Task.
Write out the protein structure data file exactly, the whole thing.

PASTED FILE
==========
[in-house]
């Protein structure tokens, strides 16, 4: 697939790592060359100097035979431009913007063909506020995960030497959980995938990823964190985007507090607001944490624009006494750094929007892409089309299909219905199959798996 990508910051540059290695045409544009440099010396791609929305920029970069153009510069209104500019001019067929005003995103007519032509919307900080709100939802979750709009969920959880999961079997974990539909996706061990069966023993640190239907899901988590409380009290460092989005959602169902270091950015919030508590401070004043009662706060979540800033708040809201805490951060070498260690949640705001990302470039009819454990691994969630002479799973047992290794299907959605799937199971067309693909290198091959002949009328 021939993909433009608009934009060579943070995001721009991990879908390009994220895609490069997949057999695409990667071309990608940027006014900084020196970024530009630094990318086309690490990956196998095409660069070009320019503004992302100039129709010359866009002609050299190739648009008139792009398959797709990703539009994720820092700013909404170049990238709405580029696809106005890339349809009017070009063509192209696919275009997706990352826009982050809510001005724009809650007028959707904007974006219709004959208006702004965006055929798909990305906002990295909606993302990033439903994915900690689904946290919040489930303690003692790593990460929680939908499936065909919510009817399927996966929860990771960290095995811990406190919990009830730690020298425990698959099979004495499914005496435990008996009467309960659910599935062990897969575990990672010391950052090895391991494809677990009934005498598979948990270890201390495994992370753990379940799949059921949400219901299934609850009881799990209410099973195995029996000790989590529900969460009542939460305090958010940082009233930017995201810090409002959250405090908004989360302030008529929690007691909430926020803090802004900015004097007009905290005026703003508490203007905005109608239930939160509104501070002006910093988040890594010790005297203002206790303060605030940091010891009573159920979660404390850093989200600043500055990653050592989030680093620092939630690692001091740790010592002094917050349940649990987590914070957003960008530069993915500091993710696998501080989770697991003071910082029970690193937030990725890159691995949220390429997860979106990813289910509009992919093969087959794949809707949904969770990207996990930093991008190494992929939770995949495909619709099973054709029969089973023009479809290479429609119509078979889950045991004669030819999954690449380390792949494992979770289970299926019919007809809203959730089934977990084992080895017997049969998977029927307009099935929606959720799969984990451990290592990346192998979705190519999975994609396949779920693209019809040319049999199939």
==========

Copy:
[in-house]
């Protein structure tokens, strides 16, 4: 697939790592060359100097035979431009913007063909506020995960030497959980995938990823964190985007507090607001944490624009006494750094929007892409089309299909219905199959798996 990508910051540059290695045409544009440099010396791609929305920029970069153009510069209104500019001019067929005003995103007519032509919307900080709100939802979750709009969920959880999961079997974990539909996706061990069966023993640190239907899901988590409380009290460092989005959602169902270091950015919030508590401070004043009662706060979540800033708040809201805490951060070498260690949640705001990302470039009819454990691994969630002479799973047992290794299907959605799937199971067309693909290198091959002949009328 021939993909433009608009934009060579943070995001721009991990879908390009994220895609490069997949057999695409990667071309990608940027006014900084020196970024530009630094990318086309690490990956196998095409660069070009320019503004992302100039129709010359866009002609050299190739648009008139792009398959797709990703539009994720820092700013909404170049990238709405580029696809106005890339349809009017070009063509192209696919275009997706990352826009982050809510001005724009809650007028959707904007974006219709004959208006702004965006055929798909990305906002990295909606993302990033439903994915900690689904946290919040489930303690003692790593990460929680939908499936065909919510009817399927996966929860990771960290095995811990406190919990009830730690020298425990698959099979004495499914005496435990008996009467309960659910599935062990897969575990990672010391950052090895391991494809677990009934005498598979948990270890201390495994992370753990379940799949059921949400219901299934609850009881799990209410099973195995029996000790989590529900969460009542939460305090958010940082009233930017995201810090409002959250405090908004989360302030008529929690007691909430926020803090802004900015004097007009905290005026703003508490203007905005109608239930939160509104501070002006910093988040890594010790005297203002206790303060605030940091010891009573159920979660404390850093989200600043500055990653050592989030680093620092939630690692001091740790010592002094917050349940649990987590914070957003960008530069993915500091993710696998501080989770697991003071910082029970690193937030990725890159691995949220390429997860979106990813289910509009992919093969087959794949809707949904969770990207996990930093991008190494992929939770995949495909619709099973054709029969089973023009479809290479429609119509078979889950045991004669030819999954690449380390792949494992979770289970299926019919007809809203959730089934977990084992080895017997049969998977029927307009099935929606959720799969984990451990290592990346192998979705190519999975994609396949779920693209019809040319049999199939």